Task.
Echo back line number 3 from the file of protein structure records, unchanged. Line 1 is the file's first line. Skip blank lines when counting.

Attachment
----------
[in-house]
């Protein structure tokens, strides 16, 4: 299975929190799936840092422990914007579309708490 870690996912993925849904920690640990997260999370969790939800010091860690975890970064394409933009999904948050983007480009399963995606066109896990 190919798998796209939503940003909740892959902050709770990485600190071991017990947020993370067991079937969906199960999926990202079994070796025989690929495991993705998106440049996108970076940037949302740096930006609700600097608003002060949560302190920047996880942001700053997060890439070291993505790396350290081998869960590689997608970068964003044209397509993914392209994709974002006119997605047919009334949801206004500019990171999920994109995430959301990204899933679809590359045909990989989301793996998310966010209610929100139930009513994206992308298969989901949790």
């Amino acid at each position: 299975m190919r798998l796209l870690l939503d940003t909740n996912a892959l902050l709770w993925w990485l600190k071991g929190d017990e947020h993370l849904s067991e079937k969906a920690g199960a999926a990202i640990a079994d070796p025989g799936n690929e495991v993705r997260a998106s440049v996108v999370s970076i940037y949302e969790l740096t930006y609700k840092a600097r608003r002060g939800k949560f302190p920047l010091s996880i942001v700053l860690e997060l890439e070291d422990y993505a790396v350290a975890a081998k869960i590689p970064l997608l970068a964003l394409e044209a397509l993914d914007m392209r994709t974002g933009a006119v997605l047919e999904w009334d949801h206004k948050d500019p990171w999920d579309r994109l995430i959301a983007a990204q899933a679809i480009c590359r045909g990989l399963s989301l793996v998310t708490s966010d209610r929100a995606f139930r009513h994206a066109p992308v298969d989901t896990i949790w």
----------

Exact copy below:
């Amino acid at each position: 299975m190919r798998l796209l870690l939503d940003t909740n996912a892959l902050l709770w993925w990485l600190k071991g929190d017990e947020h993370l849904s067991e079937k969906a920690g199960a999926a990202i640990a079994d070796p025989g799936n690929e495991v993705r997260a998106s440049v996108v999370s970076i940037y949302e969790l740096t930006y609700k840092a600097r608003r002060g939800k949560f302190p920047l010091s996880i942001v700053l860690e997060l890439e070291d422990y993505a790396v350290a975890a081998k869960i590689p970064l997608l970068a964003l394409e044209a397509l993914d914007m392209r994709t974002g933009a006119v997605l047919e999904w009334d949801h206004k948050d500019p990171w999920d579309r994109l995430i959301a983007a990204q899933a679809i480009c590359r045909g990989l399963s989301l793996v998310t708490s966010d209610r929100a995606f139930r009513h994206a066109p992308v298969d989901t896990i949790w």